Alternative Hypothesis

Alternative Hypothesis

Alternative Hypothesis Jonathan Poland

An alternative hypothesis is a hypothesis that proposes a relationship between variables. This can include any hypothesis that predicts a positive correlation, a negative correlation, a non-directional correlation, or causation between variables. The only hypothesis that is not considered an alternative hypothesis is the null hypothesis, which predicts that there is no relationship between the independent and dependent variables.

Some examples of alternative hypotheses might include:

  • If a researcher is studying the relationship between exercise and weight loss, their alternative hypothesis might be that there is a positive correlation between the two variables – that is, as exercise increases, weight loss also increases.
  • If a researcher is studying the relationship between sleep and academic performance, their alternative hypothesis might be that there is a negative correlation between the two variables – that is, as sleep decreases, academic performance decreases.
  • If a researcher is studying the relationship between diet and heart disease, their alternative hypothesis might be that there is a causal relationship between the two variables – that is, certain dietary factors cause heart disease.

Overall, an alternative hypothesis is any hypothesis that proposes a relationship between variables, as opposed to the null hypothesis, which predicts no relationship. More examples of alternative hypothesis include:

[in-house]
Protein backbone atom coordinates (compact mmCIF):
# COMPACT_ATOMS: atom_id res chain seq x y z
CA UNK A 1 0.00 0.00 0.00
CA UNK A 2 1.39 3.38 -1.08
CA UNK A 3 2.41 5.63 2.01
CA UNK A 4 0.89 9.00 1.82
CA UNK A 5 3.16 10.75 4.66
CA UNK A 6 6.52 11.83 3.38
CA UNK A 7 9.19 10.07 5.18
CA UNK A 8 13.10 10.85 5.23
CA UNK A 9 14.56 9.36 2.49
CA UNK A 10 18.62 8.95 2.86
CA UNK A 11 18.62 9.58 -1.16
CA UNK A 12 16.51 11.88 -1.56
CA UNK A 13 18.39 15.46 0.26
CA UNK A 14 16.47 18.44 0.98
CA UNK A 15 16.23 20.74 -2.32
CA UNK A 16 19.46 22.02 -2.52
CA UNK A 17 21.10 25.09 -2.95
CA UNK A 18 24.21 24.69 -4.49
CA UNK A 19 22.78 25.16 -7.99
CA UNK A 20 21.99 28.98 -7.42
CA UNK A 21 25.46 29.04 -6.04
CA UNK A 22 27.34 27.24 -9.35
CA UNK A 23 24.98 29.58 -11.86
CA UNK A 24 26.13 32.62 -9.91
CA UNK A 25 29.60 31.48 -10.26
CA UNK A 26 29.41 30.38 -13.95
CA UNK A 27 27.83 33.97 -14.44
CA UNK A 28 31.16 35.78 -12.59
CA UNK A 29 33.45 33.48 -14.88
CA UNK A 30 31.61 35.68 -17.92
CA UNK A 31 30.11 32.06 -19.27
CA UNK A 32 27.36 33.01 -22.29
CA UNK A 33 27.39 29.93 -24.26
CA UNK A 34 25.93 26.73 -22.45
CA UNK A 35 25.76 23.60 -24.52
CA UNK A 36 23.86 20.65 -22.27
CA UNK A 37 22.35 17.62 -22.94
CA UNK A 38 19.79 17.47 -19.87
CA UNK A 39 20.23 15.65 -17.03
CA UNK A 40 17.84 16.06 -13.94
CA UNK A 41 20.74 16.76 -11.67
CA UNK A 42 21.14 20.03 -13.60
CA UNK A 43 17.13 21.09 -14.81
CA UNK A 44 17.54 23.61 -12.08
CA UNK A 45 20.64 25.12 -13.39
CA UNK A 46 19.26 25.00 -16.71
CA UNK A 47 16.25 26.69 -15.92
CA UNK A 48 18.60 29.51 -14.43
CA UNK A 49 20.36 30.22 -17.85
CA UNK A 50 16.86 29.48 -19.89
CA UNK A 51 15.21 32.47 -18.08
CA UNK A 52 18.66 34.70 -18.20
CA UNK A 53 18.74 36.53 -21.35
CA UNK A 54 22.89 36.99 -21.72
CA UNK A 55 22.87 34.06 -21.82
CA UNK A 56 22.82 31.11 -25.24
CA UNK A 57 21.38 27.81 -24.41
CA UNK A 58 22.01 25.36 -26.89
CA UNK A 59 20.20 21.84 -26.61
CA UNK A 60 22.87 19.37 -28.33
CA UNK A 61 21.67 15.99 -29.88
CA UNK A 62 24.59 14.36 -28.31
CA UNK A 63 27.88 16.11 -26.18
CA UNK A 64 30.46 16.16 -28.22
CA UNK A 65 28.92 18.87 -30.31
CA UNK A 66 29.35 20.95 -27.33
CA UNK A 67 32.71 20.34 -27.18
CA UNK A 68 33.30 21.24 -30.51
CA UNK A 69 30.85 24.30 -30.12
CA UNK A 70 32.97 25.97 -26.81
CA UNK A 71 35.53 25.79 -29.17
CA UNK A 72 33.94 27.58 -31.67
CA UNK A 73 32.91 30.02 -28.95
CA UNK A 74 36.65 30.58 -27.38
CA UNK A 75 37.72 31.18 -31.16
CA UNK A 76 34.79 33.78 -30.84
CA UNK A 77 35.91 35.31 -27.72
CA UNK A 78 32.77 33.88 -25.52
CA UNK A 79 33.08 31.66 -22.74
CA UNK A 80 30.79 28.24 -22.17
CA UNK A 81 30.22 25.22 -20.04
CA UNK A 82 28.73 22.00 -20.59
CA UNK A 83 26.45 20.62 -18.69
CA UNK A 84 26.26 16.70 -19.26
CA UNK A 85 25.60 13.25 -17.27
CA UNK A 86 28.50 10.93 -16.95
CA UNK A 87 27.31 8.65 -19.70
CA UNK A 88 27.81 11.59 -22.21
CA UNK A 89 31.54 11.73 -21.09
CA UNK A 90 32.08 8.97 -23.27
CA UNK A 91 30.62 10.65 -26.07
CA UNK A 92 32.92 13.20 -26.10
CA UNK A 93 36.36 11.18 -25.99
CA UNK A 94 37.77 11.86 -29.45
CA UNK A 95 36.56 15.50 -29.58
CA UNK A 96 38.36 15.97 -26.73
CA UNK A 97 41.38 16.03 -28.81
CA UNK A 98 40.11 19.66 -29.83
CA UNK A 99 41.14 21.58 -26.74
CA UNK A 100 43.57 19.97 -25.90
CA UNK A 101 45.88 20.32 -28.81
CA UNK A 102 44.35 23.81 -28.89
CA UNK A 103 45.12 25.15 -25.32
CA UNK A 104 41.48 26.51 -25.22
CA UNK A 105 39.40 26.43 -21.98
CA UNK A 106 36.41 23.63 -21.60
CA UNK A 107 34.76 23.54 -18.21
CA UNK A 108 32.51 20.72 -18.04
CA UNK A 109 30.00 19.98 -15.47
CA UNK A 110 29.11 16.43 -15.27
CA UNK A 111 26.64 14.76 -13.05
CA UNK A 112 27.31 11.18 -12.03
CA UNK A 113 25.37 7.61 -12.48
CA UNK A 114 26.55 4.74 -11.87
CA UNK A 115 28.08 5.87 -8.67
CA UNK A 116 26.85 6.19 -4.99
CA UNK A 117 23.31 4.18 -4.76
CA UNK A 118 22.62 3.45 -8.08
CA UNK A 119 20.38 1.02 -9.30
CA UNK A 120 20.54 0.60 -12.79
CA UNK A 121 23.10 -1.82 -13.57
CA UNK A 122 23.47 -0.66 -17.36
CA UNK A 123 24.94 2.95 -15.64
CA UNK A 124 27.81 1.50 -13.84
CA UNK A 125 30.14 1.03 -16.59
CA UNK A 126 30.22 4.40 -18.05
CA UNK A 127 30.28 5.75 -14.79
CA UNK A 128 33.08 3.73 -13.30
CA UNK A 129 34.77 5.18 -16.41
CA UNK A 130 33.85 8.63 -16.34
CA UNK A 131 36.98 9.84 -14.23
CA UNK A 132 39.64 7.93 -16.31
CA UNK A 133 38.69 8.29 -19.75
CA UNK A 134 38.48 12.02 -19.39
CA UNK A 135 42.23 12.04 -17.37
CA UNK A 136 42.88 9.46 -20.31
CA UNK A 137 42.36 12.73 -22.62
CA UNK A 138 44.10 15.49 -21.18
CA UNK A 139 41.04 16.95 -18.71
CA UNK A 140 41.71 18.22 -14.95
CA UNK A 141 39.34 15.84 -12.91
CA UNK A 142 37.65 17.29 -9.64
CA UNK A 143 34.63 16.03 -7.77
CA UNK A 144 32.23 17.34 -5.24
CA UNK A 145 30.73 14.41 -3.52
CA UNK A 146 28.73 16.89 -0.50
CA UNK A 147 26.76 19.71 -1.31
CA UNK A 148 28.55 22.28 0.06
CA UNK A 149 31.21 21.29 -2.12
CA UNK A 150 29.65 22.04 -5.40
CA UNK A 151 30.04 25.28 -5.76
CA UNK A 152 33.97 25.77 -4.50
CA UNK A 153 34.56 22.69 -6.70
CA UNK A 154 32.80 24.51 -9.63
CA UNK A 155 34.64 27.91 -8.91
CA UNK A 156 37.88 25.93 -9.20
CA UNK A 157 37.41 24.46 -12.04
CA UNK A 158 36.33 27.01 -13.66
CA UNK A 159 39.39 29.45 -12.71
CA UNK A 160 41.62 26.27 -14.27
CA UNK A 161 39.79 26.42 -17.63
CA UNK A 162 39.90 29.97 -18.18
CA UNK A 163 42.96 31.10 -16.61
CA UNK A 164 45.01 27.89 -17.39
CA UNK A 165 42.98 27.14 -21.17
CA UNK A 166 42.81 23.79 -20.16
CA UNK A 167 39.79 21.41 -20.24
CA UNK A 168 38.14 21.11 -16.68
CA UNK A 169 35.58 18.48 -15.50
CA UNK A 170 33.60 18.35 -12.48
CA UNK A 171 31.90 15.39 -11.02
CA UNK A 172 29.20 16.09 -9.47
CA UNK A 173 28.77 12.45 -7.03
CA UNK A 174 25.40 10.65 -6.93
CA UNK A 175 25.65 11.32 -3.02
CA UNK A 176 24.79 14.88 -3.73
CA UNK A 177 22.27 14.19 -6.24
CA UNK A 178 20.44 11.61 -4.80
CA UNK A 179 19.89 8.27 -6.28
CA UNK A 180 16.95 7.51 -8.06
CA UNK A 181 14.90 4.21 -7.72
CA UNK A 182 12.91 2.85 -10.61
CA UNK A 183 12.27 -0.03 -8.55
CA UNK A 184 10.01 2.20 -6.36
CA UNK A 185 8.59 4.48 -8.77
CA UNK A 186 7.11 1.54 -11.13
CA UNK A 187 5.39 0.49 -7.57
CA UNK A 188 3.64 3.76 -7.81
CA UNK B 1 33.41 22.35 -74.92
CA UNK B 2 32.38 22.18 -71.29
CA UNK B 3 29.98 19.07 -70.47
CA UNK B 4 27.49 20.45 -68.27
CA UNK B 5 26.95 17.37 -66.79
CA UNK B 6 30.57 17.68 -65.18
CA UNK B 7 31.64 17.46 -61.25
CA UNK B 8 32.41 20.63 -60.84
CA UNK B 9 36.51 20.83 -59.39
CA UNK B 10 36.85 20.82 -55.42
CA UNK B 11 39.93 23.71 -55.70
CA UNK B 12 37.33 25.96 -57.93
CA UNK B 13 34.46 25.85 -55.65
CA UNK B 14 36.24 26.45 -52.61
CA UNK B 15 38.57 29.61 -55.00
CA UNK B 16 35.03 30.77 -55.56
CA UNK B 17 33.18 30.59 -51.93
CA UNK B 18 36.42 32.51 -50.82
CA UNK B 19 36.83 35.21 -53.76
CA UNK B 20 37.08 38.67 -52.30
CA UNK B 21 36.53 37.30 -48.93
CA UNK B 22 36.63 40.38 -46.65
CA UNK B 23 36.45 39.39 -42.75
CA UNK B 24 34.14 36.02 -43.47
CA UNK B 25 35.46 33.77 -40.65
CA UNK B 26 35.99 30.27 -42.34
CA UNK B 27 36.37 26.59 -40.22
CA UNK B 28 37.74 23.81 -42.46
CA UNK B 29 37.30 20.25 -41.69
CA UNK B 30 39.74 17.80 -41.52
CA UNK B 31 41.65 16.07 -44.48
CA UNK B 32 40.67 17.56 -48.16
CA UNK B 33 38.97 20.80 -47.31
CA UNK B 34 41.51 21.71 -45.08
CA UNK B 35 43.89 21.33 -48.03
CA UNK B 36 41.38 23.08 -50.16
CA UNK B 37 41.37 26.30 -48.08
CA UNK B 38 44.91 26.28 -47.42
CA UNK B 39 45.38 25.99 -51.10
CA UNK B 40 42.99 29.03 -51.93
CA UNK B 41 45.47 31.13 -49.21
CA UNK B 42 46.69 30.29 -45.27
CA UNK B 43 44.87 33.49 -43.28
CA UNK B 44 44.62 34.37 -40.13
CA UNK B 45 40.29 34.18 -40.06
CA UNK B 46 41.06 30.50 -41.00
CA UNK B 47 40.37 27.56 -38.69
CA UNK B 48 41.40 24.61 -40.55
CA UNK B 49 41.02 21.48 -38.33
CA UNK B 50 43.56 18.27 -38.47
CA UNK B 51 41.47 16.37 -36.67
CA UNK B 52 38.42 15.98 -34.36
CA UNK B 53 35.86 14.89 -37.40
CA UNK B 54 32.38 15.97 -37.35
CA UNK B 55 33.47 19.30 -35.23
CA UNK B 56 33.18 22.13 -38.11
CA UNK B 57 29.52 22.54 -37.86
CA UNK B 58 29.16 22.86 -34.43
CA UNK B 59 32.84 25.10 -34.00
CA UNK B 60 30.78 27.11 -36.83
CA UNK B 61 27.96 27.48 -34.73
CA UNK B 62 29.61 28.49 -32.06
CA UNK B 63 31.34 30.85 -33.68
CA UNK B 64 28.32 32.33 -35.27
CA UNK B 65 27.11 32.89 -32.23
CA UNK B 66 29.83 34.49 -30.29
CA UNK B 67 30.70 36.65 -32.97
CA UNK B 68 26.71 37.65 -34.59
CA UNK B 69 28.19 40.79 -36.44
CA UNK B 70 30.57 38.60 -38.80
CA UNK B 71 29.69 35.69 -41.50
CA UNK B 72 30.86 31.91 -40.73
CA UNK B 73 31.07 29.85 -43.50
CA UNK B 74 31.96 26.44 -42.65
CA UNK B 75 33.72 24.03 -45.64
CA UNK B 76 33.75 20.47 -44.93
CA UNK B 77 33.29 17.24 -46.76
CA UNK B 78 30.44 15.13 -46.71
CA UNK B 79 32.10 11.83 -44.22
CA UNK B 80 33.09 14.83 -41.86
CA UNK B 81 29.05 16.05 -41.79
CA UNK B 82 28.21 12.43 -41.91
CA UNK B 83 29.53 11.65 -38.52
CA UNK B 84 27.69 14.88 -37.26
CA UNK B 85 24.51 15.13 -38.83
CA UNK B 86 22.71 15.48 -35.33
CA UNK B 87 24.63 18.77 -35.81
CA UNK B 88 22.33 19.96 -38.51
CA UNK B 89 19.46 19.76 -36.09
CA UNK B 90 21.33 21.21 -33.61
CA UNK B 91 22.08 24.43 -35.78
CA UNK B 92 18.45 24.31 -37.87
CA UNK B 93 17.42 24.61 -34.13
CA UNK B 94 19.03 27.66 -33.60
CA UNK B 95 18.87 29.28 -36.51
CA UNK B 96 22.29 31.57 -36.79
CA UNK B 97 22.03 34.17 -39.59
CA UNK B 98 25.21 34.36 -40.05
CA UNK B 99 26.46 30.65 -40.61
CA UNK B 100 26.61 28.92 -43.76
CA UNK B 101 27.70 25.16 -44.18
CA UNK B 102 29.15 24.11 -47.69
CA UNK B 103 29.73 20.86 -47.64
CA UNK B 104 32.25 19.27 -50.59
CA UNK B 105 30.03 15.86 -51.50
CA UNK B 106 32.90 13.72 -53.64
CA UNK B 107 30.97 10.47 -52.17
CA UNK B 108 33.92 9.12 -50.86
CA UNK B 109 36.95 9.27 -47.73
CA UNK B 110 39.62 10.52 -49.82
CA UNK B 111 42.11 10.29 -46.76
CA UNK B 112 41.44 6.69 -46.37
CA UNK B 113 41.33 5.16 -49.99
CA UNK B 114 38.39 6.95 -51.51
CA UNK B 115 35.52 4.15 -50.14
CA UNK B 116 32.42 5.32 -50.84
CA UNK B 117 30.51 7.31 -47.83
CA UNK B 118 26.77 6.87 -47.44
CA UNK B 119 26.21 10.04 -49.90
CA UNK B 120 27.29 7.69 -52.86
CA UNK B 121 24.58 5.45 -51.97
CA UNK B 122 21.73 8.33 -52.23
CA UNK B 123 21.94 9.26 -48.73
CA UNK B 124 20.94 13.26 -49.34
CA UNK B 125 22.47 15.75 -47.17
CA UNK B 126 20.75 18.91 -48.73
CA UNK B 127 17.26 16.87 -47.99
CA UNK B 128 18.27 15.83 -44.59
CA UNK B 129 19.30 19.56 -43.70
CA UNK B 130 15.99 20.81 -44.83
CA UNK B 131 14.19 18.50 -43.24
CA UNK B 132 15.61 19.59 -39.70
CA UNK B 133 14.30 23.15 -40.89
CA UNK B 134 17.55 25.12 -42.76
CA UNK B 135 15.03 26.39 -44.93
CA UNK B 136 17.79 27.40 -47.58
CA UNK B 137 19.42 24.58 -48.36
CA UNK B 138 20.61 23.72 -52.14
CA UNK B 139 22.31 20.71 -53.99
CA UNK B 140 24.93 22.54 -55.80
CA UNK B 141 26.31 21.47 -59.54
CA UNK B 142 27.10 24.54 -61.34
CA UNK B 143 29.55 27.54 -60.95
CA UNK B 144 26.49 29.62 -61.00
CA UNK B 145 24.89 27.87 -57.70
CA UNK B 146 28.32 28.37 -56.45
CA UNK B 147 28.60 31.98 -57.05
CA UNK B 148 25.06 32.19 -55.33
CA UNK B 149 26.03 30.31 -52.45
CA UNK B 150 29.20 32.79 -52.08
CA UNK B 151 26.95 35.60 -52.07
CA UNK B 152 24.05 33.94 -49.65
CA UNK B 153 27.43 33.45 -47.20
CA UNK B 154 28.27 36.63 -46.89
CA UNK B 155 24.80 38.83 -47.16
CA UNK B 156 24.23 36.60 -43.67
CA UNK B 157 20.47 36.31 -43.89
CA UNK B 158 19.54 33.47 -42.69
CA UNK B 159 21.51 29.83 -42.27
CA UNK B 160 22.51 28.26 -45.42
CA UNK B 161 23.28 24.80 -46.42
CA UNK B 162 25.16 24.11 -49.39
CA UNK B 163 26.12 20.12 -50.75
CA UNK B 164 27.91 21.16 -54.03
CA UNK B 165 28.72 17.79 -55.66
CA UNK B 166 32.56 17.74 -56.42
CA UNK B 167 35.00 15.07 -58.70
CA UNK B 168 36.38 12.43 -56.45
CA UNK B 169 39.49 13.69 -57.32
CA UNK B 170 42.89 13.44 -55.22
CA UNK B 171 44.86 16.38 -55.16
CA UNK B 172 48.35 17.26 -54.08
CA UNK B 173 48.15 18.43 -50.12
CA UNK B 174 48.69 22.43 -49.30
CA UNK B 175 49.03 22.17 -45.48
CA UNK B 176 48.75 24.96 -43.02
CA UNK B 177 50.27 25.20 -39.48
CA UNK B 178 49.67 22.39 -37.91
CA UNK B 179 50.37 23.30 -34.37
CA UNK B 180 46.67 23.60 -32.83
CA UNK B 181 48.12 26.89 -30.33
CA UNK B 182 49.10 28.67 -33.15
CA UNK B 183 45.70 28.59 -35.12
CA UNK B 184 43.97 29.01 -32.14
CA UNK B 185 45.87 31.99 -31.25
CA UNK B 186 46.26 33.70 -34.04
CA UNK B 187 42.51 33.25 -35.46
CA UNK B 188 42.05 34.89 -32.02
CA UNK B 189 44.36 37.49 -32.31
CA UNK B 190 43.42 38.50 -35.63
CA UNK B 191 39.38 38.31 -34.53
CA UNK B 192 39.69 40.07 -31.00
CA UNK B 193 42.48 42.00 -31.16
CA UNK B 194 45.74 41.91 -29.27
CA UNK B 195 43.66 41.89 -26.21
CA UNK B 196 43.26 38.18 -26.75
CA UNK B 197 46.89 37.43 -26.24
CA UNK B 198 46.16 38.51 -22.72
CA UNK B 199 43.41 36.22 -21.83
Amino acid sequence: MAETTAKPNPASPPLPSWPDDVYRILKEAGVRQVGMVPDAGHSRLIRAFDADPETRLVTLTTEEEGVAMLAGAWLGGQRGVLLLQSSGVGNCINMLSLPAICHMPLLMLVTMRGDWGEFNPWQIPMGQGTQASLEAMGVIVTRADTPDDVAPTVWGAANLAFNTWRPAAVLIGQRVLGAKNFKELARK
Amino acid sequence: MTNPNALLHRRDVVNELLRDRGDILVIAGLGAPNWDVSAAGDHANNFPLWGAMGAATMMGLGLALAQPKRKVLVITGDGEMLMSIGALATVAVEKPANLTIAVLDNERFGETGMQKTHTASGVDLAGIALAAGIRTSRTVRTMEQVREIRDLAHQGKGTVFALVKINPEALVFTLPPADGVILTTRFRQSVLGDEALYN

• Years of martial arts experience has a positive correlation with personal resilience.
  • Coffee drinkers have higher average productivity than people who don’t drink coffee.
  • Temperature influences the volume of alcohol.
  • Rain causes mud puddles.
  • There is a positive correlation between the price of silver and gold.
  • Beeswax can be used to waterproof shoes.
  • People feel happier on Fridays.
  • People use the internet more on Mondays than any other day of the week.
  • Social media use has a positive correlation with self-reported unhappiness.
  • Smoking has a negative correlation with health.
  • Income has a positive correlation with residential air quality.
  • Room color influences mood.
  • Temperature influences the strength of bamboo.
  • Residential noise pollution has a positive correlation with self-reported stress levels.
  • Low air quality has a negative correlation to health.
  • Bacteria growth is correlated with air temperature.
  • Fluid intelligence is positively correlated to career advancement and income.
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